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Guillermo Gómez-Peña: Linguistic Resistance

Pocha Nostra Royalty @ Tate Modern, 2003

Guillermo Gómez-Peña and Rachel Rogers, Pocha Nostra Royalty, as part of The Museum of Fetishized Identities, Tate Modern, London, 2003; public performance. Courtesy Live Art Development Agency

If we take translate to mean explaining in terms that can be more easily understood, then Guillermo Gómez-Peña—performance artist, writer, collaborator, and educator—resists the facile option of translating for his audience. His performances, poems, and essays often switch rapidly between English, Spanish, French, and other languages, retaining the nuance of each utterance and avoiding the flattening effect of converting one tongue into another. In a recent interview for Art Practical, he stated, “I believe in the sophistication of the human condition. I believe that performance art is such a visceral art form that it allows for multiple points of entry—some are intellectual, but some are spiritual or emotional…I think that misinterpretation and mistranslation are essential contemporary experiences…I feel that the artist doesn’t really give answers.”

Ay, la nostalgia

la nostalgie, yeah, yeah, wow, wow

protects me against the gringos, la migra, the art world…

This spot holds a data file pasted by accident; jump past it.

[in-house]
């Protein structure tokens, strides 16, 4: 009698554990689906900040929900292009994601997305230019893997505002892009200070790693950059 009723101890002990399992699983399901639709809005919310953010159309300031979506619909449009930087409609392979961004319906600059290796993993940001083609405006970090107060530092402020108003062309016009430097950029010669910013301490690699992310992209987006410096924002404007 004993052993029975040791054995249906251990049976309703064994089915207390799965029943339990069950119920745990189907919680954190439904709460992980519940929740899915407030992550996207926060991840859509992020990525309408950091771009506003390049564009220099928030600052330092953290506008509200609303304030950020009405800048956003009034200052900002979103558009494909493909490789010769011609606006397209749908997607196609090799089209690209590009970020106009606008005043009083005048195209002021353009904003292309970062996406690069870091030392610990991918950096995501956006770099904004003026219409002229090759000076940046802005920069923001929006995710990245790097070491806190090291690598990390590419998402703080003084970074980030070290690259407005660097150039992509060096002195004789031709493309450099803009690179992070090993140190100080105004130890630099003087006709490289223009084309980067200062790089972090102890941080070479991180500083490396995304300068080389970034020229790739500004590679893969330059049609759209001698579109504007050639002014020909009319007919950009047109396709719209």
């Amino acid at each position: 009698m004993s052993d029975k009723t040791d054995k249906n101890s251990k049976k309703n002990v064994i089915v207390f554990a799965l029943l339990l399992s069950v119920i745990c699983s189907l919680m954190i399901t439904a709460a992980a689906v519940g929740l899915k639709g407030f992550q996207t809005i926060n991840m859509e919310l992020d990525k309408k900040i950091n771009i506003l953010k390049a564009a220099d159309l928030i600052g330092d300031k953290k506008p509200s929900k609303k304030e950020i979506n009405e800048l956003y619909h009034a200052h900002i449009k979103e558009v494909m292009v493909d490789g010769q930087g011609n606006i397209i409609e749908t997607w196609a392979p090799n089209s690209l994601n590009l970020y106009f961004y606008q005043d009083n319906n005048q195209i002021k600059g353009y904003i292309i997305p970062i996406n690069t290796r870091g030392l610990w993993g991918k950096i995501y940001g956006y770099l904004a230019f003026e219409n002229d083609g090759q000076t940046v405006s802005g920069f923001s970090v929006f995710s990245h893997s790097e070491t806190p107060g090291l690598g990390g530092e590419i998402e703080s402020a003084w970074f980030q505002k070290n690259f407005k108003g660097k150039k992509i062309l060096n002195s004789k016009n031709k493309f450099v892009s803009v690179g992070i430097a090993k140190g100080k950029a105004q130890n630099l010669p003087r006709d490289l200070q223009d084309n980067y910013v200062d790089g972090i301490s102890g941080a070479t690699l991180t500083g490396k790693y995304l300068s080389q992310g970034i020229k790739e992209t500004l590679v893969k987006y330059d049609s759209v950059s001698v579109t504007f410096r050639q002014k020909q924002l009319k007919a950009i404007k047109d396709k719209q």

Qué fuckin’ chingón pasado I had.

My past, pasado, pasadíssimo…

el esss…mog que me vió crecer,

las chavas de la banda, jariosas, tiernísimas…

—performance text from the series The Dangerous Border Game (1995)

Guillermo Gómez-Peña, Not Arthur Cravan, 2012. From the No Portraits photo-performance series. Photo: Jen Cohen

This provocative complexity is the heart of Gómez-Peña’s work, as he investigates issues of race and multiculturalism, gender and language, and borders, religion, and politics. His performances are often over-the-top parodic jabs at the fears and desires that exist between races and cultures, and he appears on stage dressed in cultural drag, the costumes of fetishized south-of-the-border identities, sporting a Mexican wrestler mask or a wide sombrero, a tiger-fur vest or a gold-braided mariachi bolero. But under the camp is a serious desire to explore the realities of intercultural issues in contemporary society.

estimado compañero

del otro lado del espejo

there’s really no danger tonight

estoy completamente disarmado

the only real danger lies

in your inability to understand me

in your unwillingness to trust

—performance text from Border Brujo (1989)

Guillermo Gómez-Peña and Coso Fusco, The Couple in the Cage, 1992; public performance. Photo: Nancy Lyttle